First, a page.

Monday, August 6, 2012

Review: The Year of the Book by Andrea Cheng

The Year of the Book. by Andrea Cheng. May 22, 2012. 160 pages. ISBN: 9780547684635

Anna is in fourth grade, and lately, it seems like her only friends are Ray, the school crossing guard, and people she meets inside of books. She and her old best friend, Laura, are drifting apart, and though Camille, a girl in Anna’s Chinese class, seems really nice, Anna’s fear of new people keeps her at a distance. Over time, though, Anna starts to realize that life can’t be lived between the pages of even the very best book, and she begins to work on getting her nose out of the fictional world so she can make friends in the real one.

Though the writing is quite good, by far, what made me fall in love with The Year of the Book were Abigail Halpin’s illustrations. From the moment I laid eyes on the cover in the library, I was drawn to the many book covers which adorn the tree on the front of the book. I am amazed at how Halpin was able to create these teeny tiny reproductions of well-known covers that, even shrunk, are instantly recognizable. Before I even started reading, I enjoyed playing “Name that Children’s Book” and trying to see how many I had read.

Luckily, the story lives up to the promises of its cover. Anna reads lots of books, and I can think of several big readers right off the top of my head who would love her for that reason alone, regardless of her otherwise passive personality. I love the way author Andrea Cheng portrays the strained friendship between Anna and Laura. So many books simplify the shifts that happen in friendships as girls age, by absenting one friend or the other from the situation altogether. As I recall from my own experience, fourth grade was a pivotal year in which a girl who was my best friend one day could be my worst enemy the next. Cheng really understands that dynamic and all the emotions of hope, confusion, and disappointment it can create. I appreciated the push and pull in the girls’ friendship and Anna’s upset feelings over not knowing where she stands.

Cheng also does a nice job of balancing the theme of racial identity with everything else going on in the story. Anna’s Chinese heritage is important to her, but this is a book about Anna as a whole character, not just Anna as a Chinese-American character. As it should be. I want to see lots more books that understand that idea and treat characters as people, not issues!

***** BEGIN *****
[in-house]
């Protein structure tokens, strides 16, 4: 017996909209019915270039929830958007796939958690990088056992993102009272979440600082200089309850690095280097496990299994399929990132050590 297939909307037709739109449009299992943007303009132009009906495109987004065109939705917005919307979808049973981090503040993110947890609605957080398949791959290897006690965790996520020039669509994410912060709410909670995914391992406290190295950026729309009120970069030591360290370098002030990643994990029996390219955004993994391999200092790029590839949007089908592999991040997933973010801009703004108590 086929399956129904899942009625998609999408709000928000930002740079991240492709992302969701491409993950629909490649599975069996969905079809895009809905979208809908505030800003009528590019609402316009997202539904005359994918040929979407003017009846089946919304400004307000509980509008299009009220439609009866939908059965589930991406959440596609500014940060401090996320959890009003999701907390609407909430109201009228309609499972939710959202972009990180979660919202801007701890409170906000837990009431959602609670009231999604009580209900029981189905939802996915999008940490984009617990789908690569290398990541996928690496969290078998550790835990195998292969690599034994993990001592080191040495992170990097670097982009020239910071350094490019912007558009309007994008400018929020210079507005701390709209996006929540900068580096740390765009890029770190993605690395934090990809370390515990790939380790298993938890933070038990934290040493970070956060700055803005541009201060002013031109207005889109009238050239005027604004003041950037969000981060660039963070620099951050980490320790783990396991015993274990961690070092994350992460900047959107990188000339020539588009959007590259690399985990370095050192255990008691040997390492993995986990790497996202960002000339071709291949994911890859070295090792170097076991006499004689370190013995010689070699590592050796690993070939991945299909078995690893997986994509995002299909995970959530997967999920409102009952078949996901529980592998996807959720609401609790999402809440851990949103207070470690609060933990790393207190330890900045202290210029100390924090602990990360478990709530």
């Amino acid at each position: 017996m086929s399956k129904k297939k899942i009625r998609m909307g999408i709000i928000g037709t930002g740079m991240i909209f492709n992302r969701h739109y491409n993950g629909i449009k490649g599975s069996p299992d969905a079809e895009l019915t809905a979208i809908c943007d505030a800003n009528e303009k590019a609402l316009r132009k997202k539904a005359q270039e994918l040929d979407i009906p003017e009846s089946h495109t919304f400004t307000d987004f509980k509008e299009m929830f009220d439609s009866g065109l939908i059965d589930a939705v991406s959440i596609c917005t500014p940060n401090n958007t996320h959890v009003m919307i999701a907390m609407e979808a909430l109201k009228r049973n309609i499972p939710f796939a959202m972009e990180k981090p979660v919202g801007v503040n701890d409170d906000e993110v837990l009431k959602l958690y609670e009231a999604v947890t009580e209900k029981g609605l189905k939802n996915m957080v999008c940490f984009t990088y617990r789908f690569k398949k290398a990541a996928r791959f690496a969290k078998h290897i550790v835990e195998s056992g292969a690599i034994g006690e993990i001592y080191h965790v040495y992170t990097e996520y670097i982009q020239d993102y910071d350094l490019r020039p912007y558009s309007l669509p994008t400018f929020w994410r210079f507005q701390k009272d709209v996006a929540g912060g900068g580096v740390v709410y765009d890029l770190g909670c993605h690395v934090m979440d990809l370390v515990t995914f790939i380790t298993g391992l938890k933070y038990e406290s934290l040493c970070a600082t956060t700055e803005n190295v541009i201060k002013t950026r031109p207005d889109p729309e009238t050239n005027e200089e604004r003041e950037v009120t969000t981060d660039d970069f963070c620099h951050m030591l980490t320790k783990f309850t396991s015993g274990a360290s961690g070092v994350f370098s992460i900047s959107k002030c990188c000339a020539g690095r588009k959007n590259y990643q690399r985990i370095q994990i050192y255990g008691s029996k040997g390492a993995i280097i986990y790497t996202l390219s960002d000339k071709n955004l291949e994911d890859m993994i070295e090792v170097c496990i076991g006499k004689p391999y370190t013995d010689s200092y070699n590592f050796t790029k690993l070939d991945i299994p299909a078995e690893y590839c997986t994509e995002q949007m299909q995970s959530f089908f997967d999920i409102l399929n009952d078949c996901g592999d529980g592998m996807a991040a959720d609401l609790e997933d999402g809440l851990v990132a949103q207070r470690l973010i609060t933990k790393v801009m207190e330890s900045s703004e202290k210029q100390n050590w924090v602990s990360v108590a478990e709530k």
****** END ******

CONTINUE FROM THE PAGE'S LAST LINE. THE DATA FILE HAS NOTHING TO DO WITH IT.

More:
The Year of the Book is a quiet story about a quiet girl, which means it might not appeal to readers who gravitate toward lots of adventure and excitement. Plenty of kids, though - bookworms especially - will be thankful for the friendship of a character like Anna who understands just what a fourth grade girl deals with on a daily basis.

Andrea Cheng has many other books. Read about them here. Abigail Halpin is also the illustrator for the adorable Cupcake Diaries, and she did the covers for Penny Dreadful and The Grand Plan to Fix Everything as well. Next to Julia Denos, she might just be my favorite chapter book illustrator! I can’t wait to see more from both Halpin and Cheng.

I borrowed The Year of the Book from my local public library. 

For more about this book, visit Goodreads and Worldcat.

NOTE ADDED 10/9/12: This book was nominated by Flowering Minds for the 2012 Cybils Awards in the Easy Reader/Early Chapter Book category. I am a first-round panelist in this category, but this review reflects my opinions only, not those of any other panelist, or the panel as a whole. Thanks! 

1 comment :

  1. Wow, sounds like me and probably all book lovers all over the world. It took awhile but I was able to get my head out of a book to make friends. If only those friends loved books as much as I did.

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